Boston Marathon Bombing Survivors, Service Dog Visit Kids in Hospital - NECN
Massachusetts

Massachusetts

The latest news from around the state

Boston Marathon Bombing Survivors, Service Dog Visit Kids in Hospital

Jessica Kensky and Patrick Downes, injured in the Boston Marathon bombings, visited kids at Mass. General Hospital with their service dog, Rescue

    processing...

    NEWSLETTERS

    Bombing Survivors' Service Dog Visits Kids at Hospital

    Rescue, the service dog belonging to Boston Marathon bombing survivors Jessica Kensky and Patrick Downes, visited children at Massachusetts General Hospital.

    (Published Tuesday, July 17, 2018)

    A couple who survived the Boston Marathon bombings brought their service dog to visit children at Massachusetts General Hospital.

    Jessica Kensky, a nurse at the hospital, and her husband, Patrick Downes, were both badly hurt in the bombings. Downes lost his left leg and Kensky eventually had both her legs amputated.

    Now, Kensky has a service dog, Rescue. The couple recently wrote a book, "Rescue and Jessica." Tuesday, they went to MGH's pediatric unit to read to the kids.

    Kensky and Downes showed a room full of children some of Rescue's tricks -- he can open doors, fetch Kensky's phone and even say his prayers.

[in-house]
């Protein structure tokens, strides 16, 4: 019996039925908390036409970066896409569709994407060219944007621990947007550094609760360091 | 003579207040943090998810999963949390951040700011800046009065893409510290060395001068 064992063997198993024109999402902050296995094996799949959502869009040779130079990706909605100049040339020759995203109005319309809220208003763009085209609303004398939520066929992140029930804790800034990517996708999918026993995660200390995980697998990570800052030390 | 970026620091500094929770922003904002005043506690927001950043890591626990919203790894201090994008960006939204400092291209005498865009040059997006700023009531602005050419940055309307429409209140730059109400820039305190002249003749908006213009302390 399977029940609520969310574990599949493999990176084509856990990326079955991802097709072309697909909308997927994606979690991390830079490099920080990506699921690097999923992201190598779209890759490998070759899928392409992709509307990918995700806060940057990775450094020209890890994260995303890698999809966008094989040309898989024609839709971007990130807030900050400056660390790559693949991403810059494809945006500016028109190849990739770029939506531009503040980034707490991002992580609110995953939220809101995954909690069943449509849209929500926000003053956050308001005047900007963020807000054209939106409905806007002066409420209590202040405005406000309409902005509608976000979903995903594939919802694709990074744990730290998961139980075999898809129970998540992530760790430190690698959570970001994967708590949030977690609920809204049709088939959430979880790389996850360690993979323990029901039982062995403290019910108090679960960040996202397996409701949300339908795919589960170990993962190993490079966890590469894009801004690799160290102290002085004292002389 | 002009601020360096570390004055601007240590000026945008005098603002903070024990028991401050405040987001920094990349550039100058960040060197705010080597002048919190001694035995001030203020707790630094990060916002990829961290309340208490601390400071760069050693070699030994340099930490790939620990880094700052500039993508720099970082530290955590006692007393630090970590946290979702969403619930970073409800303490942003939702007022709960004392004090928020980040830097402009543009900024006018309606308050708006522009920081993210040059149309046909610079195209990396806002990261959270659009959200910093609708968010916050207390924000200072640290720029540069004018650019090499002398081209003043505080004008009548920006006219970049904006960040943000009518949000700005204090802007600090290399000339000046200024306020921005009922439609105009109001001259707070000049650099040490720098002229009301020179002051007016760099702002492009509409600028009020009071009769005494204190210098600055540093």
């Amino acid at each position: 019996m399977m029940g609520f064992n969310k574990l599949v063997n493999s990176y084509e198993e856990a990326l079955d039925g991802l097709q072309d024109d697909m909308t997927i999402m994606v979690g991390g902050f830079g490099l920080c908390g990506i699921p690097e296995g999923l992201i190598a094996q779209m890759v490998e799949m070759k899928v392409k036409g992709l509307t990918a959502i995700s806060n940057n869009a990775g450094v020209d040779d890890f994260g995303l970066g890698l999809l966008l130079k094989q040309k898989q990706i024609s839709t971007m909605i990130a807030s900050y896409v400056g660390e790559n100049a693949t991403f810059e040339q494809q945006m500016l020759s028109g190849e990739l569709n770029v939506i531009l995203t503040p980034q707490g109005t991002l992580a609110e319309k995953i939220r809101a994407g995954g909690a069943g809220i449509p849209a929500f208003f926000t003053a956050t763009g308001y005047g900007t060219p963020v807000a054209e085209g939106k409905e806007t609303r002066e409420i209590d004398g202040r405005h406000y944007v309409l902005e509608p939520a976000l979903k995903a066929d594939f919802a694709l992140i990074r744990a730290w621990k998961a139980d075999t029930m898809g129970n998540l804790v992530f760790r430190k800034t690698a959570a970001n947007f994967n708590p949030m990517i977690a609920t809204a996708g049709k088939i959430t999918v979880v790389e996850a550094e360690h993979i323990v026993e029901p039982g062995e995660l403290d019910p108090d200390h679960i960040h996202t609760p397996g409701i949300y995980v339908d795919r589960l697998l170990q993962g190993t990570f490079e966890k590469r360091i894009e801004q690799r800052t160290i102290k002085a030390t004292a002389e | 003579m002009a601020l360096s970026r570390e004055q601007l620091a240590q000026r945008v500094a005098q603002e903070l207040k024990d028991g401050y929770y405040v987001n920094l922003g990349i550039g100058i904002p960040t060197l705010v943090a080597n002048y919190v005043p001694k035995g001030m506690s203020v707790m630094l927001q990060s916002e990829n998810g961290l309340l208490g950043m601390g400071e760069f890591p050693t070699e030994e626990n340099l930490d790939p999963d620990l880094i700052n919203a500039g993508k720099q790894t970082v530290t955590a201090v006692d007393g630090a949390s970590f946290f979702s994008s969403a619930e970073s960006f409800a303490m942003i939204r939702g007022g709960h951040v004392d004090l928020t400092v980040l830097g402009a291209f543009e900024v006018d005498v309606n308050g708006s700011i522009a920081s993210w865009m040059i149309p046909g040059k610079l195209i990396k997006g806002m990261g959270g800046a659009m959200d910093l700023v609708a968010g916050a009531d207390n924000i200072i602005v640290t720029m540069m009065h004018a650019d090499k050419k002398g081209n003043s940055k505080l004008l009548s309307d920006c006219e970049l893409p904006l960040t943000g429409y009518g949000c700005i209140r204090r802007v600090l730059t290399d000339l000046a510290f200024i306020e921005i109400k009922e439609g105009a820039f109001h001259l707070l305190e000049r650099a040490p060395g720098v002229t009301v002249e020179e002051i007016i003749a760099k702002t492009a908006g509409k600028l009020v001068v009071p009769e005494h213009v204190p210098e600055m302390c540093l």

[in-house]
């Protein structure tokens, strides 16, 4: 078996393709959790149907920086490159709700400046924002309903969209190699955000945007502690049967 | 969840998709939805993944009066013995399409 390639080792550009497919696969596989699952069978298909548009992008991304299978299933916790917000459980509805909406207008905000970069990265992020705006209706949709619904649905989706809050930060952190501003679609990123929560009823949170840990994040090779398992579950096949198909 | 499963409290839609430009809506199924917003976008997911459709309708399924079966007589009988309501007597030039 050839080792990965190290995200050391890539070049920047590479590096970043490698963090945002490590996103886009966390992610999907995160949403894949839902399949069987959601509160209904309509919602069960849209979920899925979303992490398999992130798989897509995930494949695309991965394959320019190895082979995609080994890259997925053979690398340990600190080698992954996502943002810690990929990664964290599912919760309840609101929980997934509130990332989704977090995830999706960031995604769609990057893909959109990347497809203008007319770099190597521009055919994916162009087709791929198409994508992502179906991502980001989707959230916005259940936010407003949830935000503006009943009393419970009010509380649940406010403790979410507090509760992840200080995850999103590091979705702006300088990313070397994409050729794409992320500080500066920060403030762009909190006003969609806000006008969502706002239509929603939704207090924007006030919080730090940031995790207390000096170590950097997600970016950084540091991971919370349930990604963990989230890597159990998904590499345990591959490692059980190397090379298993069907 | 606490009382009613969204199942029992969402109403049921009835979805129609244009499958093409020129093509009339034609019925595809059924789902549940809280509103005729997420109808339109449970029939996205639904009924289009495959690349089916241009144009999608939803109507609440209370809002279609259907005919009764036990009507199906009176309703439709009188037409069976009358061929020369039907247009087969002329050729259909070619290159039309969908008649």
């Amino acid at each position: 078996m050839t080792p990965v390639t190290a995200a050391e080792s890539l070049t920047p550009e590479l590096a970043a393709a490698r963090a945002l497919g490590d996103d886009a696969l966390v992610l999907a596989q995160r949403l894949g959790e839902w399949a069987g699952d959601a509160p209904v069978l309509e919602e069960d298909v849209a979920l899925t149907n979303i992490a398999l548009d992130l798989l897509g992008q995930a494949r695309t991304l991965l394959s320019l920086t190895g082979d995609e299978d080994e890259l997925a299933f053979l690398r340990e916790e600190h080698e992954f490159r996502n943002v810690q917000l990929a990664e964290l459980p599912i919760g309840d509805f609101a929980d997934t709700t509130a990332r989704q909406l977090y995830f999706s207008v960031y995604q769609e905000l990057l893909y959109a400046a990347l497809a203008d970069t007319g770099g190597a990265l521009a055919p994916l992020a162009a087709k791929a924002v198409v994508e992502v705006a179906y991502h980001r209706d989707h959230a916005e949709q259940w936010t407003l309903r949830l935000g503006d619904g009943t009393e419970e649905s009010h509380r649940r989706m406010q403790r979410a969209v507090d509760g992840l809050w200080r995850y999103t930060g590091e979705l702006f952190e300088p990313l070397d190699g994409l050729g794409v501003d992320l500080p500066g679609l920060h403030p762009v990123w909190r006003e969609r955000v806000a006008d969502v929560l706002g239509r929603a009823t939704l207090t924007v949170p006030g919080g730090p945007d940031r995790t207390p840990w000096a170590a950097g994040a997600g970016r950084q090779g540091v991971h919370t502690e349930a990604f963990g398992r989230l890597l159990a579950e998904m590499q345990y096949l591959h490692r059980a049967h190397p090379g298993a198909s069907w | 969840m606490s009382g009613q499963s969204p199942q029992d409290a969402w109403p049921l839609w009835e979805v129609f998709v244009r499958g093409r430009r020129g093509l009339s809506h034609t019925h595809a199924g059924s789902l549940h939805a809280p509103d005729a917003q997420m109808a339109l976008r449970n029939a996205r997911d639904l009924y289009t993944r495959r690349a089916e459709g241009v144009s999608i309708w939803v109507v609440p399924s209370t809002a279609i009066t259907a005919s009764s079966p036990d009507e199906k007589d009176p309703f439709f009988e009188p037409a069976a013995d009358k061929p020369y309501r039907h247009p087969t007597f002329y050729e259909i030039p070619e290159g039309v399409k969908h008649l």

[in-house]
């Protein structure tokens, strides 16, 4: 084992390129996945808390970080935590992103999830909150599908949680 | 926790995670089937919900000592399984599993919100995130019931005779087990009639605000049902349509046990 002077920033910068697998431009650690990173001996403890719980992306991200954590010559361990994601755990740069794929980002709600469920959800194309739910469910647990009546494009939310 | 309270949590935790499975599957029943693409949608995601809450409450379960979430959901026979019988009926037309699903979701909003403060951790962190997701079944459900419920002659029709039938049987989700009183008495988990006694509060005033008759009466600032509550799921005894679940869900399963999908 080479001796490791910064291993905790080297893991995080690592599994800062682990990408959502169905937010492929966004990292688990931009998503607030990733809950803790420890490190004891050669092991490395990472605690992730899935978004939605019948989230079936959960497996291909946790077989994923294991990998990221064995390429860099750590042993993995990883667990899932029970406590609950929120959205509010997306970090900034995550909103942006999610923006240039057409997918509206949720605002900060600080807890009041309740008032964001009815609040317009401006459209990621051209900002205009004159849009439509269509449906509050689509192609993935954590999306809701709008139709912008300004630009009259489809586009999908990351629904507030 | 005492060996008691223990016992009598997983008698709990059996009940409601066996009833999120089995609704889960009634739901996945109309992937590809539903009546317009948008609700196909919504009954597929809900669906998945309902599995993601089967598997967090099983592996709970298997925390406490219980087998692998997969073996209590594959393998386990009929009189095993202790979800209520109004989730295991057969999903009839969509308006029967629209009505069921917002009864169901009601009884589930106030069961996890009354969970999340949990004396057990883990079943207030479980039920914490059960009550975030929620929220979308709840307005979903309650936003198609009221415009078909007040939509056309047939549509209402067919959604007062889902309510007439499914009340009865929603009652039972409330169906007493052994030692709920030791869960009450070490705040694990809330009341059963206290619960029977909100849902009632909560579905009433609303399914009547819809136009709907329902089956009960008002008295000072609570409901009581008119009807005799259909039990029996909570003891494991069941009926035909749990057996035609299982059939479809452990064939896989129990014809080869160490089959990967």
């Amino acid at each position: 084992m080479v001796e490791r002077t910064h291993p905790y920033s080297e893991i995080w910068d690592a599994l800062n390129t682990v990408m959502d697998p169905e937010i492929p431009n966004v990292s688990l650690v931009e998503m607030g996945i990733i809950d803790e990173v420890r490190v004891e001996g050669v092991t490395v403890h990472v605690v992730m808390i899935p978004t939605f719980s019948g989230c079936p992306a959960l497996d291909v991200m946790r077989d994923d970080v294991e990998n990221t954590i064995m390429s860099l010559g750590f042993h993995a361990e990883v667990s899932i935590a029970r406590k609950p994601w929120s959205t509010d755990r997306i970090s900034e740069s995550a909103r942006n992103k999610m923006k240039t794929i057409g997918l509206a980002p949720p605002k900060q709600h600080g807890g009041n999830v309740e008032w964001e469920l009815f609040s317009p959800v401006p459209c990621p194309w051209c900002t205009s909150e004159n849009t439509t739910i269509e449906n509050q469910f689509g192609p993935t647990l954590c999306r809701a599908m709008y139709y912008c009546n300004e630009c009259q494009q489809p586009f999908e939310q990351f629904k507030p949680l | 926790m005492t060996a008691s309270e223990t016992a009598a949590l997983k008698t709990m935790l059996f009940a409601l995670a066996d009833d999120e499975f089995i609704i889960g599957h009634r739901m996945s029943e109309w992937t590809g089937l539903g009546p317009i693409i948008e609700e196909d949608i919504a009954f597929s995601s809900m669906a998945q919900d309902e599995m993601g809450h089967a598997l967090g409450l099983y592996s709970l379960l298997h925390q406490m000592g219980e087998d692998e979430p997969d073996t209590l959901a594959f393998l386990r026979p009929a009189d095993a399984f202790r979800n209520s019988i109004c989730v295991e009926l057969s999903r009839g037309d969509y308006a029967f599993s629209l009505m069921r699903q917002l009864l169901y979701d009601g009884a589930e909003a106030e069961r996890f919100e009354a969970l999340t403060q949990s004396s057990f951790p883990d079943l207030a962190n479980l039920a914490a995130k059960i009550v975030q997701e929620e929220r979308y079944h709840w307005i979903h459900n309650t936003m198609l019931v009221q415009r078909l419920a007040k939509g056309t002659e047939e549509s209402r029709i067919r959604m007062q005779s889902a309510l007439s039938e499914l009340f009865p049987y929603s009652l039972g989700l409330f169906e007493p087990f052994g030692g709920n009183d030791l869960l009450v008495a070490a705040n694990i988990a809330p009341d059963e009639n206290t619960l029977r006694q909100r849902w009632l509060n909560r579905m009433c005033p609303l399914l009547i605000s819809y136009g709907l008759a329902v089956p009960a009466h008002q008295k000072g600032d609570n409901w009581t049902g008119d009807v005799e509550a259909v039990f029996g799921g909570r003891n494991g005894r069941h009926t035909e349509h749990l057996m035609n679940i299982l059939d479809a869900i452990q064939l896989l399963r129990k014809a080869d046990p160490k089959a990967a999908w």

Bill Cosby Arrives to Court for Sentencing

    [NATL] Bill Cosby Arrives to Court for Sentencing

    Bill Cosby arrived at the Montgomery County Courthouse early Monday, where a judge will decide if the 81-year-old comedian will go to prison as a result of his sexual assault conviction.

    (Published 6 hours ago)

    Eleven-year-old Jennifer Perez smiled as she listened to the reading. She lost her left leg to cancer a month ago; she is in the process of being fitted for a prosthetic. Perez said meeting the survivors and Rescue was an inspiration.

    "Hopefully with my [new] leg, I can go everywhere. Right now, I can't go anywhere," she said.

    Downes says it's a joy to visit the kids.

    "We get to distract them for an hour, to give them something else to talk about other than chemo treatment or the next time the doctor's going to visit."

    Get the latest from necn anywhere, anytime

    • Download the App

      Available for IOS and Android